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Health and Wellbeing

06 May 2020

What our loneliness can teach us in times of social distancing

By Rajna Bogdanovic - Psychologist

With many of us confined to our homes, one of the biggest impacts of COVID-19 is social.

Whether you’re alone, with family, or in a share house, being unable to spend time with loved ones or even meet new people outside our bubble is hard - especially if you’re single or if you and a partner have been separated. 

As humans we are hardwired for connection. Physical touch and quality time with loved ones helps to calm our nervous system which brings down our stress levels. Without this we may find ourselves feeling scared, anxious, struggling to sleep and on high alert.

The ways we have learned to deal with this can vary, some healthier than others. This time can be a great opportunity to learn new ways to help the body and mind through feelings of isolation, loneliness and panic. While we can reach out to loved ones online, we are still missing a physical aspect, one that we can develop ourselves while we wait to be reunited. 

Here are some ways you can identify and meet your needs for intimacy and connection during social distancing:

  • Use this time wisely. Use this time to identify your needs and values. This is a great skill to learn even for when social distancing does end; and we are able to make healthier and clearer choices about who we let into our lives.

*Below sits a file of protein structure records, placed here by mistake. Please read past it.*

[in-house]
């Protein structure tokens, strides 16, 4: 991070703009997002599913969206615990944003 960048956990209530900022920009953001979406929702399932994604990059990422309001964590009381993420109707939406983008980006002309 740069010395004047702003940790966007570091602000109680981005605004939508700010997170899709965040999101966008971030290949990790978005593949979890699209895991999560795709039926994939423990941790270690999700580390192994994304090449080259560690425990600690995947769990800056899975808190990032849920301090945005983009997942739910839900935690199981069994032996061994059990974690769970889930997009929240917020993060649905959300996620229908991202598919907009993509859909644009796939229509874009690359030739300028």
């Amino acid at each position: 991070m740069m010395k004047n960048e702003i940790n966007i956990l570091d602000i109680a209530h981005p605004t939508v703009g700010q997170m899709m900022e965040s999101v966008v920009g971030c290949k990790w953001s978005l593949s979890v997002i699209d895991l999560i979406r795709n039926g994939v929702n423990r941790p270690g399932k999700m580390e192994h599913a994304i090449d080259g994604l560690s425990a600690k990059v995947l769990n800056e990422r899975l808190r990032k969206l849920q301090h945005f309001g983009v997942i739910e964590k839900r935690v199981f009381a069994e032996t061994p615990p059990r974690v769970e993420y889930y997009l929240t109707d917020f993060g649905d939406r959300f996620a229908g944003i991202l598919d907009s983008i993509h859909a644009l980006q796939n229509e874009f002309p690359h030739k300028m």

• Confront unmet needs. Write down or say out loud what it is that you are missing about your interactions with other people. This can provide great insight into what you value in your relationships, what you would like to foster more of in your future relationships, as well as which of your current needs are not being met. 
  • Verbal affirmations. Often what we seek in relationships is to be loved, seen, and heard. If you could have a loved one close to you, what would you like to hear them say? Try saying these things to yourself out loud. (I love you, I’m here for you, I hear you, I see you).
  • Self-touch. Stress and anxiety are controlled by the part of our brain that can be best accessed by calming our bodies. Self-massage and self-hugging can make a huge impact on calming our nervous system. Try this a couple of times a week as part of your daily routine, recommended before bed to aid sleep.
  • Release tension around your chest. Notice your body - often in times of fear and loneliness we tend to hunch our shoulders, protecting our hearts and vital organs. Research shows that opening up the chest can release some of the tension caused by fear and anxiety and improve your confidence, mood, and motivation. Spend a few minutes a day laying down on your back with your hands clasped behind your head, or with a towel rolled up and placed underneath your upper back.

Please take care of yourself at this time, stay connected to others as best as you can, and of course, nurture your connection with yourself, so that you can come out of this period with self-compassion and renewed vigour •

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